By providing legal care through this type of interdisciplinary model, these children and families can be helped by (1) looking outside the system, (2) empowering the clinicians and clients, (3) becoming a member of the treatment team, (4) expanding system capacity, and (5) repeating the model. 

Looking Outside the System
As discussed above, the social determinants of health heavily affect a child’s mental health and overall stability. Despite our knowledge of these external factors, our policies rarely prioritize or work to resolve them, leading to poorer health. Although the United States far exceeds other industrialized nations in health care spending, we rank near the bottom for health outcomes. This paradox is further investigated by Elizabeth Bradley and Lauren Taylor in their book, The American Health Care Paradox: Why Spending More Is Getting Us Less. Bradley and Taylor explain that although the United States is spending much more on health care, we are spending much less on social services that address those external factors. In fact, according to the Centers for Medicare and Medicaid Services, about 90 of the factors contributing to health status occur outside the health care system and in the realm of social services. Yet, the United States only spends 3 percent of its health care funding on these nonclinical factors. In other words, while other industrialized nations are spending $2 on social services for every $1 spent on health care, the United States only spends 55 cents on social services for every $1 spent on health care. 

The most important lesson from these studies is that overall health cannot be addressed in a vacuum, especially mental health. While we now know that social conditions need to be addressed in addition to the health and mental health needs of our clients, health providers often lack resources or capacity to address everything. Even when funding is available to provide social services, legal barriers often prevent advocates from resolving a legal need for a client. Attempting to fix this problem, a physician in Boston hired a lawyer to help a patient with her housing needs. After realizing the positive effects of having a lawyer address a health-harming legal need (as this person’s asthma was affected by mold in her apartment), the medical-legal partnership model was born, according to the National Center for Medical-Legal Partnership. In the nearly 25 years since, over 300 of these partnerships have been created across the country. They vary in size and implementation, but all of them have the same goal: improve health outcomes by addressing legal needs.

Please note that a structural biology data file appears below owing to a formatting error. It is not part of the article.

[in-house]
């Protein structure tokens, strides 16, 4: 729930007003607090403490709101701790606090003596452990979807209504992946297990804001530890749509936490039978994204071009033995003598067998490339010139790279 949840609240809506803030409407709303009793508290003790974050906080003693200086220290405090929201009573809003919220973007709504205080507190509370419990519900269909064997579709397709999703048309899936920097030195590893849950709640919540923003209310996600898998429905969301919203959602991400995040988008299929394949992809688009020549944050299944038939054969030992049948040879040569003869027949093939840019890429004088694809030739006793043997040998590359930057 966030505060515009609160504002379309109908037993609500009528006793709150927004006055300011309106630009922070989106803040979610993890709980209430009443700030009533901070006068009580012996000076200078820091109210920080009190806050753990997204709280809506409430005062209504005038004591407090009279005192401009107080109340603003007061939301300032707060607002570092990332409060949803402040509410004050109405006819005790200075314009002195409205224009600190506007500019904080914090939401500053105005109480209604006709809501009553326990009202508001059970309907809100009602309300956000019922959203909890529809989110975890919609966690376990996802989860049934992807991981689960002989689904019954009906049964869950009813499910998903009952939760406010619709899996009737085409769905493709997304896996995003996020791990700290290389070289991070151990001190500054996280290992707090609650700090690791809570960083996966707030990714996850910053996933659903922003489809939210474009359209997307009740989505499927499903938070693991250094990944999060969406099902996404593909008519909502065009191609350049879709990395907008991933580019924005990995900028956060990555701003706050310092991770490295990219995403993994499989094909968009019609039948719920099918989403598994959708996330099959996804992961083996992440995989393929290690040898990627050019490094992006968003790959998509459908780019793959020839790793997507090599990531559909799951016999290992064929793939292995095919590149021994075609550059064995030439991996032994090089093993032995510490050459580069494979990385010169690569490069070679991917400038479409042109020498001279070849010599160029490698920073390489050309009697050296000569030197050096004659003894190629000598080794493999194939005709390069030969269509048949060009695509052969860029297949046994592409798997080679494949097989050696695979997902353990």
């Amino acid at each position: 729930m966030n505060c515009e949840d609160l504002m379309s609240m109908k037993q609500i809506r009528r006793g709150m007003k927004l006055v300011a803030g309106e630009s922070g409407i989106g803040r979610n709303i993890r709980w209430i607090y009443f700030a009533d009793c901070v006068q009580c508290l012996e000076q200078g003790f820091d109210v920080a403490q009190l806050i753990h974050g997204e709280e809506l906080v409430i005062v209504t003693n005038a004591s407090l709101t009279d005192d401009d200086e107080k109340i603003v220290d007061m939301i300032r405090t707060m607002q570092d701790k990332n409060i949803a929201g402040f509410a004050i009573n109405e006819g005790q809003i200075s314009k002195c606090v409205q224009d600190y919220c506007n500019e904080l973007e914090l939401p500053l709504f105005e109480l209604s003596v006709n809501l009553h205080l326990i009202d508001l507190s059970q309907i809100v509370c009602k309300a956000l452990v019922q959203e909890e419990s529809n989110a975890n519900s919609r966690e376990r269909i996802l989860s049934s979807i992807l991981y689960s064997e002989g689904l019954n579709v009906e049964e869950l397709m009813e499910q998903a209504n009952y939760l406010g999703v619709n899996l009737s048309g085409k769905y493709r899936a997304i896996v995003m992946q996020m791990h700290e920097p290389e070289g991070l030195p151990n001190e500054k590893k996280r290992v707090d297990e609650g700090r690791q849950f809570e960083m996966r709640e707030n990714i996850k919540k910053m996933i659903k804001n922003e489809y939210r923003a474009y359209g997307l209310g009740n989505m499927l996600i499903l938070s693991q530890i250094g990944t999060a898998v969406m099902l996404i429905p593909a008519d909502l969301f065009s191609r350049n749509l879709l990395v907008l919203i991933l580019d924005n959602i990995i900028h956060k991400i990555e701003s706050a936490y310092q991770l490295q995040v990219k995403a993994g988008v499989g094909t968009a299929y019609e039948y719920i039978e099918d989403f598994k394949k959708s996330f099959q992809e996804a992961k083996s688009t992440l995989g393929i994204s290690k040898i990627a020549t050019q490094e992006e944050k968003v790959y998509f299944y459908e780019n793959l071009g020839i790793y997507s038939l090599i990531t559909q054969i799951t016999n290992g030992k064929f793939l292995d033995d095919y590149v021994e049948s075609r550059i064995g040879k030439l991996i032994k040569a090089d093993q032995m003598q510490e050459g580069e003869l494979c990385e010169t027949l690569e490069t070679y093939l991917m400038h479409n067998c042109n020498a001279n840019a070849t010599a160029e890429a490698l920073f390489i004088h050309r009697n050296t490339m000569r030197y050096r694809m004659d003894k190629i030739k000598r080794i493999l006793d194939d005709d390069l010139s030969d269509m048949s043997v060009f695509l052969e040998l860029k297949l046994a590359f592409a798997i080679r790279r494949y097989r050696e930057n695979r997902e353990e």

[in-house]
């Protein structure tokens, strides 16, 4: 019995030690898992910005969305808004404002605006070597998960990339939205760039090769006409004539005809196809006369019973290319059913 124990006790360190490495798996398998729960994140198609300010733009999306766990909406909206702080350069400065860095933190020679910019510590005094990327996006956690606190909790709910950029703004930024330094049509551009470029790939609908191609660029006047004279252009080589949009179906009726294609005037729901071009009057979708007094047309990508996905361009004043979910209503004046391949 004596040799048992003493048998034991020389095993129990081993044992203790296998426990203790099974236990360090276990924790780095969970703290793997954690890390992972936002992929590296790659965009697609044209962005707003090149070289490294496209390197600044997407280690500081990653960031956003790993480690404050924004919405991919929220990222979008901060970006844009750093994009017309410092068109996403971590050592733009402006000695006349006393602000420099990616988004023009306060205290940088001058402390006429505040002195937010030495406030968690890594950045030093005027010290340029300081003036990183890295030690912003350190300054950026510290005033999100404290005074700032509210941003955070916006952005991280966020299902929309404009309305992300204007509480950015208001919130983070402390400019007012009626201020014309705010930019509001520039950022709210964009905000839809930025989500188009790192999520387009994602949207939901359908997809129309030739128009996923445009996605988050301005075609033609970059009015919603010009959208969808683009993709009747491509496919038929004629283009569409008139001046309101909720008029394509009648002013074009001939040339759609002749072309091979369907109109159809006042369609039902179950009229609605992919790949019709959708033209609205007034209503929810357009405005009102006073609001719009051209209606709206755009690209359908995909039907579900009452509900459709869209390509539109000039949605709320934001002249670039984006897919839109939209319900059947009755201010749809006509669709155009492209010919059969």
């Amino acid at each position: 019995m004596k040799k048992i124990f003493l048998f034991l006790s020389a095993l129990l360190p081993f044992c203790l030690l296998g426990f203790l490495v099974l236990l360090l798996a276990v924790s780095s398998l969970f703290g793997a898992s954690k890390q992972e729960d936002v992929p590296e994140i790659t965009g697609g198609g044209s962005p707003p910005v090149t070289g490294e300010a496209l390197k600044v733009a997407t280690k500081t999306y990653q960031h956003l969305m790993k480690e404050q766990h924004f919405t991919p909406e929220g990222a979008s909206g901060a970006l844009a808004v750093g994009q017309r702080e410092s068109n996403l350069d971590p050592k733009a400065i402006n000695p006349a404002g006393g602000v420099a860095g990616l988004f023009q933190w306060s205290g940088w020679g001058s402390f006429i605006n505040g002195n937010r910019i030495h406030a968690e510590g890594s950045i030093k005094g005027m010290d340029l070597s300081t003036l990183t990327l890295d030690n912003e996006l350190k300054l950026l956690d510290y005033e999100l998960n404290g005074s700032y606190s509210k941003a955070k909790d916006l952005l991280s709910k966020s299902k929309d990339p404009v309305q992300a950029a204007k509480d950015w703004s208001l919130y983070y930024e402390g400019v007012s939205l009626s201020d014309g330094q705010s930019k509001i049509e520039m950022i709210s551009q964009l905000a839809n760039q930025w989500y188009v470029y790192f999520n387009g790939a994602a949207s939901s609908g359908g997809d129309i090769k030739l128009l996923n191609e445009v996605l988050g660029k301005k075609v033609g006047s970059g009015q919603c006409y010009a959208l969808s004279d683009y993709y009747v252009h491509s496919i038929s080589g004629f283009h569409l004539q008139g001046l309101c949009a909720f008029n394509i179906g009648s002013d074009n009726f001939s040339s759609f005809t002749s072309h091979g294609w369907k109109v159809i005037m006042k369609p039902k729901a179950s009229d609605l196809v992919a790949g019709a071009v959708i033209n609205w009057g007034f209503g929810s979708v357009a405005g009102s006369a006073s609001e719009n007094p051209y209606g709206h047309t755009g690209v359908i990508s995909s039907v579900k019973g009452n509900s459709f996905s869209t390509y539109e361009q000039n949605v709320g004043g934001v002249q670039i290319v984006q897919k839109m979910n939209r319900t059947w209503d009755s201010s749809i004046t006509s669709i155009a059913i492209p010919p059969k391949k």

While the spending paradox discusses the lack of funding for social services, leading to more health problems, this discussion is still missing the component of legal aid. Looking outside the health care system to social services or education is not enough. We must also look to the legal system for assistance, both for direct representation when clients face legal issues and for education and training.  

Empowering Clinicians and Clients
After identifying ways to collaborate across systems to improve a child’s mental health, the next step is to provide education and training to those either working in or accessing the mental health system. Many legal needs can be negotiated or settled without a lawyer once a clinician, client, or family is given the tools to advocate for themselves. For example, after receiving training on special education law and rights, clinicians can attend a meeting with the school and advocate for the appropriate services. The same is true for family members. 

In addition, providing a foundational knowledge on other social determinants and legal areas can ensure quick identification of legal needs by the mental health system, which can mean engaging the client sooner in the legal process and likely preventing a crisis. For example, on my first day on site at Sinai, a clinician met with an uncle who had been the foster parent to two nieces and a nephew for the past year and a half. The three children were all clients at Under the Rainbow and had seen dramatic improvement to their mental health since starting therapy. That day, the uncle received a notice from the child welfare agency, the Department of Child and Family Services (DCFS), stating the children were going to be moved to a non-relative foster home because the child welfare caseworker had been unable to make unannounced visits. With only three days to appeal this change of placement, the clinician immediately recognized the urgency of this legal issue, informed the uncle that he had a right to appeal the change, and walked him down to my office. 

Because of the quick nature of the change of placement procedures, lawyers rarely get involved at such an early stage. Because the clinician had been empowered, this client was able to connect immediately with legal services. Then, using the clinician’s experience with the children and her expertise and understanding of the child welfare system, we were able to convince DCFS that it was not in the children’s best interest to be moved; rather it would be detrimental to their mental health. This partnership prevented that terrible outcome from occurring. 

The same is true when empowering the client, family, and community. Know-your-rights trainings, especially when conducted jointly by both the legal and mental health partner, provide similar advocacy tools for clients to protect their rights and get appropriate services under the law. A grandmother caring for four grandchildren could be helped immensely just by being told what public benefits she had a right to and how and where to apply. Trainings for teenagers can help them understand their privacy rights under mental health confidentiality laws and prevent an abusive family member from accessing their mental health records. By providing additional tools to clinicians and the community, legal needs can be addressed earlier and often without a lawyer becoming directly involved.